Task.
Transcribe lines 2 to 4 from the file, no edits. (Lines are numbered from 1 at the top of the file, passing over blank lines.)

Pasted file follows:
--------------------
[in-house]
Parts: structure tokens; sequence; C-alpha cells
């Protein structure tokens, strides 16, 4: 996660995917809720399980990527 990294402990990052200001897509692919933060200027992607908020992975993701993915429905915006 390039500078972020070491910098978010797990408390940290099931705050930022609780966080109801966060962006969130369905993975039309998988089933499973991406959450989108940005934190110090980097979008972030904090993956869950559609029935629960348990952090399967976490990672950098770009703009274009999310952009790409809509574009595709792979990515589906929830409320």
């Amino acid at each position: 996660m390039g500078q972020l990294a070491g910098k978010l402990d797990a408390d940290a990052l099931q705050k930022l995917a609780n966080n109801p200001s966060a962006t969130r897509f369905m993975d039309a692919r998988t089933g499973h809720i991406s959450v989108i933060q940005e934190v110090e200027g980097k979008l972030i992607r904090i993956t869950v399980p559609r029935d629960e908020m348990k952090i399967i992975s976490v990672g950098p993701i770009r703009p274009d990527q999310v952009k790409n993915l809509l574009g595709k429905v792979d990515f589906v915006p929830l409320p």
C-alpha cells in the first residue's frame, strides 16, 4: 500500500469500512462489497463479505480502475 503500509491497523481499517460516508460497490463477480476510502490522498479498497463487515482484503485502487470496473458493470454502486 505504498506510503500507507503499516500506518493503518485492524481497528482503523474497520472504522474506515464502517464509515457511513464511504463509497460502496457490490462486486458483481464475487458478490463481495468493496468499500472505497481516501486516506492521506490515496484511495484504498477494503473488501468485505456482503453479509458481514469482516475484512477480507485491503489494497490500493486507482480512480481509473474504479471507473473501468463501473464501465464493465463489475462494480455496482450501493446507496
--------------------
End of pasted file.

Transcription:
Parts: structure tokens; sequence; C-alpha cells
């Protein structure tokens, strides 16, 4: 996660995917809720399980990527 990294402990990052200001897509692919933060200027992607908020992975993701993915429905915006 390039500078972020070491910098978010797990408390940290099931705050930022609780966080109801966060962006969130369905993975039309998988089933499973991406959450989108940005934190110090980097979008972030904090993956869950559609029935629960348990952090399967976490990672950098770009703009274009999310952009790409809509574009595709792979990515589906929830409320």
């Amino acid at each position: 996660m390039g500078q972020l990294a070491g910098k978010l402990d797990a408390d940290a990052l099931q705050k930022l995917a609780n966080n109801p200001s966060a962006t969130r897509f369905m993975d039309a692919r998988t089933g499973h809720i991406s959450v989108i933060q940005e934190v110090e200027g980097k979008l972030i992607r904090i993956t869950v399980p559609r029935d629960e908020m348990k952090i399967i992975s976490v990672g950098p993701i770009r703009p274009d990527q999310v952009k790409n993915l809509l574009g595709k429905v792979d990515f589906v915006p929830l409320p």